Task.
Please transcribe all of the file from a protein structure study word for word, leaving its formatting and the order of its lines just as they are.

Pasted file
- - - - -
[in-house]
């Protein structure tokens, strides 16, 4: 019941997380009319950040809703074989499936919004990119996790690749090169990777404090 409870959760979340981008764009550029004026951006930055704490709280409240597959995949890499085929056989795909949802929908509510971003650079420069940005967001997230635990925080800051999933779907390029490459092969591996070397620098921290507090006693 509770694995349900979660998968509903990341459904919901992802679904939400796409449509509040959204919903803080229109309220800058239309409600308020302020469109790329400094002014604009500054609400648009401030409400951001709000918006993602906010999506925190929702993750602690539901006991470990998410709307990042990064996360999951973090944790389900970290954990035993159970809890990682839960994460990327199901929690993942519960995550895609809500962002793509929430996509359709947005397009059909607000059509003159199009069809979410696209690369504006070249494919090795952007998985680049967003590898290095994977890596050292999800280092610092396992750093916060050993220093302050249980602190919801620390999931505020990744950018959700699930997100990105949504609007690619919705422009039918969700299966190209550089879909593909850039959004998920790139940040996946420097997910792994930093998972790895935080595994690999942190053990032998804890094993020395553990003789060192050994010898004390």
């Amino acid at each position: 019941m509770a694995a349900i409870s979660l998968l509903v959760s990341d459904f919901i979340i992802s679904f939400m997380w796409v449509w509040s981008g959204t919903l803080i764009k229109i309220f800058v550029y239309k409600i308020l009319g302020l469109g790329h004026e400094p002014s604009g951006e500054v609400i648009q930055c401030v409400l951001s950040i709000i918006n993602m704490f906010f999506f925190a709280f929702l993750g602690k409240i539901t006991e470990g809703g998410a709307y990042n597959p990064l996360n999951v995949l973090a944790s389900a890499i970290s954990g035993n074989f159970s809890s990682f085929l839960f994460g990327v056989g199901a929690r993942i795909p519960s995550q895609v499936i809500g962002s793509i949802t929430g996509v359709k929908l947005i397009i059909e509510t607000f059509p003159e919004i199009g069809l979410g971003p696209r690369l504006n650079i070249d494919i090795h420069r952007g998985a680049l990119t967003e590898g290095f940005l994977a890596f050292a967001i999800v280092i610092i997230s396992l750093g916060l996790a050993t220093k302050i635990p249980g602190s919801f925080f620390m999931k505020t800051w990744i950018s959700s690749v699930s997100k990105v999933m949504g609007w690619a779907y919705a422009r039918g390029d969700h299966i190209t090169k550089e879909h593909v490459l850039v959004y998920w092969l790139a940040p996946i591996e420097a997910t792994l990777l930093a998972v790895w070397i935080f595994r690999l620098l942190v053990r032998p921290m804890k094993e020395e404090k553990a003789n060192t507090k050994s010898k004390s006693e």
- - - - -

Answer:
[in-house]
């Protein structure tokens, strides 16, 4: 019941997380009319950040809703074989499936919004990119996790690749090169990777404090 409870959760979340981008764009550029004026951006930055704490709280409240597959995949890499085929056989795909949802929908509510971003650079420069940005967001997230635990925080800051999933779907390029490459092969591996070397620098921290507090006693 509770694995349900979660998968509903990341459904919901992802679904939400796409449509509040959204919903803080229109309220800058239309409600308020302020469109790329400094002014604009500054609400648009401030409400951001709000918006993602906010999506925190929702993750602690539901006991470990998410709307990042990064996360999951973090944790389900970290954990035993159970809890990682839960994460990327199901929690993942519960995550895609809500962002793509929430996509359709947005397009059909607000059509003159199009069809979410696209690369504006070249494919090795952007998985680049967003590898290095994977890596050292999800280092610092396992750093916060050993220093302050249980602190919801620390999931505020990744950018959700699930997100990105949504609007690619919705422009039918969700299966190209550089879909593909850039959004998920790139940040996946420097997910792994930093998972790895935080595994690999942190053990032998804890094993020395553990003789060192050994010898004390």
């Amino acid at each position: 019941m509770a694995a349900i409870s979660l998968l509903v959760s990341d459904f919901i979340i992802s679904f939400m997380w796409v449509w509040s981008g959204t919903l803080i764009k229109i309220f800058v550029y239309k409600i308020l009319g302020l469109g790329h004026e400094p002014s604009g951006e500054v609400i648009q930055c401030v409400l951001s950040i709000i918006n993602m704490f906010f999506f925190a709280f929702l993750g602690k409240i539901t006991e470990g809703g998410a709307y990042n597959p990064l996360n999951v995949l973090a944790s389900a890499i970290s954990g035993n074989f159970s809890s990682f085929l839960f994460g990327v056989g199901a929690r993942i795909p519960s995550q895609v499936i809500g962002s793509i949802t929430g996509v359709k929908l947005i397009i059909e509510t607000f059509p003159e919004i199009g069809l979410g971003p696209r690369l504006n650079i070249d494919i090795h420069r952007g998985a680049l990119t967003e590898g290095f940005l994977a890596f050292a967001i999800v280092i610092i997230s396992l750093g916060l996790a050993t220093k302050i635990p249980g602190s919801f925080f620390m999931k505020t800051w990744i950018s959700s690749v699930s997100k990105v999933m949504g609007w690619a779907y919705a422009r039918g390029d969700h299966i190209t090169k550089e879909h593909v490459l850039v959004y998920w092969l790139a940040p996946i591996e420097a997910t792994l990777l930093a998972v790895w070397i935080f595994r690999l620098l942190v053990r032998p921290m804890k094993e020395e404090k553990a003789n060192t507090k050994s010898k004390s006693e």